Archduke Otto of Austria to the Secretary of State

Dear Mr. Hull, Enclosed I am sending to you two short aide-mémoires on questions which I believe are of a great importance for the cause of the United Nations in Central Europe.

I most sincerely hope that it will be possible for you to consider these questions at the present conference and to bring to them an adequate solution.

I am [etc.]

of Austria
[Enclosure 1]


The Austrian Question

The military and political events of the near past have put Austria into the forefront of the interest of the United Nations. As approximatively 84,8% of the German implements of war for Italy are shipped [Page 1112] over the Austrian railroads, much will depend on the attitude and action of the Austrian people.

The trend of the United Nations has been to recognize the heroic fight of Austria against the Germans by considering that country as an occupied country, which shall be liberated. But as this point has not yet been made sufficiently clear, certain agencies have used this to spread false impressions.

News from Russia indicate that the Soviet Government is about to launch an Austrian Government or National Council under the presidency of Wilhelm Koplenig (36 Gorkova ulica, Moscow), former leader of the Austrian Communist Party. Such a move would very much strengthen the Austrian Communist Party—which hitherto was negligible—and would disturb the Catholic, agrarian and patriotic opposition. The fear of Communist dictatorship would gravely weaken the Austrian resistance against the Axis.

Under these circumstances and with due regard to the ever increasing strategic importance of Austria, the following program with regard to Austria is submitted:

A clear declaration at the Quebec Conference, that Austria is an occupied country and will therefore be liberated, like the other occupied countries.
A settlement of the question of Southern Tyrol, along the lines suggested in the annexed memorandum on that question.
The recognition by the United Nations of a provisional Austrian authority. This authority should be non-partisan and represent Austria only as long as its people is silenced. It should not have authority to commit Austria on constitutional questions. In order to achieve this aim, a Committee of all former Austrian diplomats and consuls, who have kept their nationality and resisted the Nazis, could be formed, linking thus the legality of the past with the condition of non-partisan character.

Such a program would avoid the harm which might be clone by a Russian unilateral step, without too much antagonizing Russia. It would strengthen Austria’s resistance against the Axis and thus help the progress of the war. It is finally in line with the lofty principles announced by the leaders of the United Nations.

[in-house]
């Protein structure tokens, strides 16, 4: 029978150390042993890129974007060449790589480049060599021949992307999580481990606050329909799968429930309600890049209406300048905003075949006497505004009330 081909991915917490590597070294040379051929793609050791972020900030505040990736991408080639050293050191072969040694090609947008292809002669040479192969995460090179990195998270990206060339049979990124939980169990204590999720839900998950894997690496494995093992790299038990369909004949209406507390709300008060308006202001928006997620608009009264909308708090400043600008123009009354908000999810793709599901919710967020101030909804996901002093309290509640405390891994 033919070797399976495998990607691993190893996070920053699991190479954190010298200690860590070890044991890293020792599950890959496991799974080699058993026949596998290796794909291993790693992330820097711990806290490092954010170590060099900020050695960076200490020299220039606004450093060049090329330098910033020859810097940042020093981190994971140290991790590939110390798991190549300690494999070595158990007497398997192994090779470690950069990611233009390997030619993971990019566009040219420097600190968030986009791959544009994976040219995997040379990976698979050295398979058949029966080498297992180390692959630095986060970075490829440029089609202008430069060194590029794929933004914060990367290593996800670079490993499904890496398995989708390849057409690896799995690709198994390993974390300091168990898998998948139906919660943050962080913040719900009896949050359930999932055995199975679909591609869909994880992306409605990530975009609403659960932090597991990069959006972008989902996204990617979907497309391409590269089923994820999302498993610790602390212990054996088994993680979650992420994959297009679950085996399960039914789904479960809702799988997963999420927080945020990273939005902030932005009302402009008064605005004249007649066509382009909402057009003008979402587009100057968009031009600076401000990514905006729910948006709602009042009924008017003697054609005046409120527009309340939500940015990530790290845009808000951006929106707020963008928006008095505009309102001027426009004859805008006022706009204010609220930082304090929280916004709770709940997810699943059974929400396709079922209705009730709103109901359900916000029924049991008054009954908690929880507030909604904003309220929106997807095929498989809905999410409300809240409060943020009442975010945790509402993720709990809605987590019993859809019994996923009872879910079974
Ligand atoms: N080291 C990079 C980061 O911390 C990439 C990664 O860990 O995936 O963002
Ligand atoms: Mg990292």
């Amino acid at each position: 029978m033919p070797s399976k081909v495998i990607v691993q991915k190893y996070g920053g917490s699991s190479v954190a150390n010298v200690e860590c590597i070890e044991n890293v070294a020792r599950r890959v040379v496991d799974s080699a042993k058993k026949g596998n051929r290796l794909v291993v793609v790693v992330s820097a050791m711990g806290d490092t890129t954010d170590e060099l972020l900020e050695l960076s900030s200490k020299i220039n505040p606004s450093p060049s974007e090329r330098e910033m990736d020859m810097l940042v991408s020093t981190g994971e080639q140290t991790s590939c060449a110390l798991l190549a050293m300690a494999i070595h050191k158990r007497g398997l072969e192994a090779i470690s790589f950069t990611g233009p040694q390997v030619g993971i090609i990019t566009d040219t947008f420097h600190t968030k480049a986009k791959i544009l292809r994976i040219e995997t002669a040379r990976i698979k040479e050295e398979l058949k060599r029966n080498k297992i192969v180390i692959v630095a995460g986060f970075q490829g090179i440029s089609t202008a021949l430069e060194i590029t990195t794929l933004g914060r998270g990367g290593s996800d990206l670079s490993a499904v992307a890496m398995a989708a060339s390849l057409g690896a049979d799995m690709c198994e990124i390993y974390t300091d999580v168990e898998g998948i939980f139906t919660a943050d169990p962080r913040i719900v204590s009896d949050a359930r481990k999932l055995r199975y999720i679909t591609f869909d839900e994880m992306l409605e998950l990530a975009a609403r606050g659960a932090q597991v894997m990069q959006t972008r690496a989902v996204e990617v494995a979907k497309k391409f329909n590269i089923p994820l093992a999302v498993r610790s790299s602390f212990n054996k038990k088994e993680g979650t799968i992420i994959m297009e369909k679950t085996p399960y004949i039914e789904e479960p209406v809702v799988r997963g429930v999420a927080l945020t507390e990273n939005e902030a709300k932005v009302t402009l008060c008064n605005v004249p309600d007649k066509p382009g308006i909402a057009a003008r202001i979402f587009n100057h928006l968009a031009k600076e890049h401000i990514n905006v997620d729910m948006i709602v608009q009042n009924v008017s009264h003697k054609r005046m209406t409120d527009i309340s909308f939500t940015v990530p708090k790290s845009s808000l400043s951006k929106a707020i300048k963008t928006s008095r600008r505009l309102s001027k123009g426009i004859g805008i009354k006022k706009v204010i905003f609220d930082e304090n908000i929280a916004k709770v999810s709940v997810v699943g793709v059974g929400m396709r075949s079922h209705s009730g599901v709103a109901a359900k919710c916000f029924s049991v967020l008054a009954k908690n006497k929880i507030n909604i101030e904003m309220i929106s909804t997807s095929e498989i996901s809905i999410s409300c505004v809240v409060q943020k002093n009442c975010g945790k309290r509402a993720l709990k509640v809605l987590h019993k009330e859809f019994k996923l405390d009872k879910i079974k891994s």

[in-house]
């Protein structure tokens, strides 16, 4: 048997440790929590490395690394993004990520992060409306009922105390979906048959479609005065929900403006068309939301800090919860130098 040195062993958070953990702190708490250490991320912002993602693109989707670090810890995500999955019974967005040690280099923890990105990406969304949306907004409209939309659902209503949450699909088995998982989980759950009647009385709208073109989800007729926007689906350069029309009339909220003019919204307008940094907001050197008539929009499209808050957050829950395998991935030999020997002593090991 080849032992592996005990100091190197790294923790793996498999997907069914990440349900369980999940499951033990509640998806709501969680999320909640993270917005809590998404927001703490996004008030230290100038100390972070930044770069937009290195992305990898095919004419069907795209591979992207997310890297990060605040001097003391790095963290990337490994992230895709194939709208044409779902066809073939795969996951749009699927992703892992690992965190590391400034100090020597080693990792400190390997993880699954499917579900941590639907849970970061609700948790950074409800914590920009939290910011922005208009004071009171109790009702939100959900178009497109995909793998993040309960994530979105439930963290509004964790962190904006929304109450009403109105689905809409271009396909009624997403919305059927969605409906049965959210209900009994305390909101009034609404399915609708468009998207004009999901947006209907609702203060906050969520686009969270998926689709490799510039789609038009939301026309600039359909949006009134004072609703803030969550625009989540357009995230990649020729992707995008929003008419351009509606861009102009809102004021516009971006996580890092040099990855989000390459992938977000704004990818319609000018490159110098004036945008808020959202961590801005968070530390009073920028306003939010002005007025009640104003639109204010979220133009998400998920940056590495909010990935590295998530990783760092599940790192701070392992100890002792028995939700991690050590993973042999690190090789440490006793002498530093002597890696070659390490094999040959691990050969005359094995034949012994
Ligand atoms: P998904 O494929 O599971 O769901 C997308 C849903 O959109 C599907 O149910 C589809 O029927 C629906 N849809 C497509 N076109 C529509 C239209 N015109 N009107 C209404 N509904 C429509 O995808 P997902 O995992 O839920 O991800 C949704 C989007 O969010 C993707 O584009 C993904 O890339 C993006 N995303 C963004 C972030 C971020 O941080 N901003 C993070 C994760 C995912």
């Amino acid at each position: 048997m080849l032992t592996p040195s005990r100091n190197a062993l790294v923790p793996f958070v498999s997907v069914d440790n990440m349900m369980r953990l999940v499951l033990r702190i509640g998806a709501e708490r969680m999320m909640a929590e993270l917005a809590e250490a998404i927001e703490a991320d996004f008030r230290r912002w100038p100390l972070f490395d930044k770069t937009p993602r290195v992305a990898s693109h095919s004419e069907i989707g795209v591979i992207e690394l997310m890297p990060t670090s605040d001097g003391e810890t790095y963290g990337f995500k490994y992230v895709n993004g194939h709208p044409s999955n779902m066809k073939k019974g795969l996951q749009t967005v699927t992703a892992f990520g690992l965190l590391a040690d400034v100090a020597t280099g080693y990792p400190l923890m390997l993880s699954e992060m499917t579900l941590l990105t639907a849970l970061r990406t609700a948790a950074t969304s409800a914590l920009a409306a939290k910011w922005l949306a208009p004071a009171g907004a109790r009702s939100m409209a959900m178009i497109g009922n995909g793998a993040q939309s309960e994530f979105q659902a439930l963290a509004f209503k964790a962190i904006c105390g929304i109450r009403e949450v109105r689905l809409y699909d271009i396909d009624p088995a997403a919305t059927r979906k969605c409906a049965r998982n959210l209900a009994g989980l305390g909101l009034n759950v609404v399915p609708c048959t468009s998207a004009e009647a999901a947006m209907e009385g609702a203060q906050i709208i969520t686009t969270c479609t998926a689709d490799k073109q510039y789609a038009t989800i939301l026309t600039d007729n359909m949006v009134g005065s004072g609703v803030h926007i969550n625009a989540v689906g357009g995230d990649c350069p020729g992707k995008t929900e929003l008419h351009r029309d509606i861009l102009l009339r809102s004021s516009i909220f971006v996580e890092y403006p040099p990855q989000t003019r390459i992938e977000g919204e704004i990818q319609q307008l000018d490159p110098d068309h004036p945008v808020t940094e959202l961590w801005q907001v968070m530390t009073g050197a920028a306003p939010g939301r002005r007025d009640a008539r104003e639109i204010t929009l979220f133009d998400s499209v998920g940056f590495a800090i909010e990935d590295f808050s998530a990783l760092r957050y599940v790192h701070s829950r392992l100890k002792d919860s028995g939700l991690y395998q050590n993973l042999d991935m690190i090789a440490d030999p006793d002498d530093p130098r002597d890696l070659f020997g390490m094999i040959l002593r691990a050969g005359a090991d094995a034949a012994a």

[Enclosure 2]


The Question of Southern Tyrol (Alto Adige)

In the coming discussions of the United Nations, the question of establishing just and reasonable borders for Italy and her neighbours will be of great importance for the foundation of a lasting peace.

In this connection the question of Southern Tyrol, called by the [Page 1113] Italians Alto Adige, will be of paramount importance. This land was conceded to Italy in the last peace treaty over the protest of its Austrian population and of several Allied leaders. Under Italian occupation the Southern Tyrolese population was severely persecuted, dispossessed and partly replaced by Italians. Under an agreement between Mussolini and Hitler1 a notable part of the population was forcibly moved to Germany between 1939 and 1942, where they still live under very hard and inhuman conditions. Southern Tyrol has therefore suffered more than many other parts of Europe from Axis cruelty.

Southern Tyrol can be divided roughly into two parts:

South of the present Austrian border and North of a line Adamello Mountains–Salurn–Cortina d’Ampezzo, is a country with 85% Austrian population, deeply attached to Austria.
South of the above mentioned line and North of the Italian border of 1914 is a country which, contrary to Italian propaganda, has still 54% Austrian population.

It is therefore a matter of justice, well in line with the principles of the United Nations, that this territory should be returned to Austria. It would be also a matter of political wisdom. Neither the Southern Tyrolese, nor the Austrians have ever accepted the present border. If good relations ought to be established between Austria and Italy, this can only be done by solving the Southern Tyrolese question in an Austrian sense. This would furthermore strengthen Austria materially and morally against Germany.

If the necessity of a plebiscite in the Southern zone of Southern Tyrol would be felt, care should be taken that only real Southern Tyrolese could vote. The right to vote restricted to residents as of 1918 and to their descendants would be the guarantee that the voters really represent the Southern Tyrolese people.

  1. The reference is to an Italo-German agreement reached at Berlin on June 23, 1939. See Documents on German Foreign Policy, 1918–1945, series D, vol. vi, pp. 778–779.